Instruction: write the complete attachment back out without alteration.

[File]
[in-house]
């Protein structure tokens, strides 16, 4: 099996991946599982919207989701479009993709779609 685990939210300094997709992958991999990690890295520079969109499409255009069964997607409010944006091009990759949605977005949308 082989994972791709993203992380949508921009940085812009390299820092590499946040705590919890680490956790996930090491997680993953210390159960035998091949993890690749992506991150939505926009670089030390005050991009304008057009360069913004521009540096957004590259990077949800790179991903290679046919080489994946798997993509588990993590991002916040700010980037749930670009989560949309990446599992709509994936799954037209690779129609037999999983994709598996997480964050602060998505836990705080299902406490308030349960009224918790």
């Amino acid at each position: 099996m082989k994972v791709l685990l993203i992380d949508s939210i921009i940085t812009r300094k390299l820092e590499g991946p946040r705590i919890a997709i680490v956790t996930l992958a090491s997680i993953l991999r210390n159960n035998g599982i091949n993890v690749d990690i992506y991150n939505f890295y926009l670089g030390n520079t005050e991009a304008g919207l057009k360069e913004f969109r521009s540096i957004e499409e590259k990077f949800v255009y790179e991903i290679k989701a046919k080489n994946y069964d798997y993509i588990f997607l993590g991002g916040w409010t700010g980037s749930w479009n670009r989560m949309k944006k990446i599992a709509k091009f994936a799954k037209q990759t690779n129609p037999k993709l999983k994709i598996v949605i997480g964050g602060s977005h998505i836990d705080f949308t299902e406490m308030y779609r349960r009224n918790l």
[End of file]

[in-house]
């Protein structure tokens, strides 16, 4: 099996991946599982919207989701479009993709779609 685990939210300094997709992958991999990690890295520079969109499409255009069964997607409010944006091009990759949605977005949308 082989994972791709993203992380949508921009940085812009390299820092590499946040705590919890680490956790996930090491997680993953210390159960035998091949993890690749992506991150939505926009670089030390005050991009304008057009360069913004521009540096957004590259990077949800790179991903290679046919080489994946798997993509588990993590991002916040700010980037749930670009989560949309990446599992709509994936799954037209690779129609037999999983994709598996997480964050602060998505836990705080299902406490308030349960009224918790």
């Amino acid at each position: 099996m082989k994972v791709l685990l993203i992380d949508s939210i921009i940085t812009r300094k390299l820092e590499g991946p946040r705590i919890a997709i680490v956790t996930l992958a090491s997680i993953l991999r210390n159960n035998g599982i091949n993890v690749d990690i992506y991150n939505f890295y926009l670089g030390n520079t005050e991009a304008g919207l057009k360069e913004f969109r521009s540096i957004e499409e590259k990077f949800v255009y790179e991903i290679k989701a046919k080489n994946y069964d798997y993509i588990f997607l993590g991002g916040w409010t700010g980037s749930w479009n670009r989560m949309k944006k990446i599992a709509k091009f994936a799954k037209q990759t690779n129609p037999k993709l999983k994709i598996v949605i997480g964050g602060s977005h998505i836990d705080f949308t299902e406490m308030y779609r349960r009224n918790l």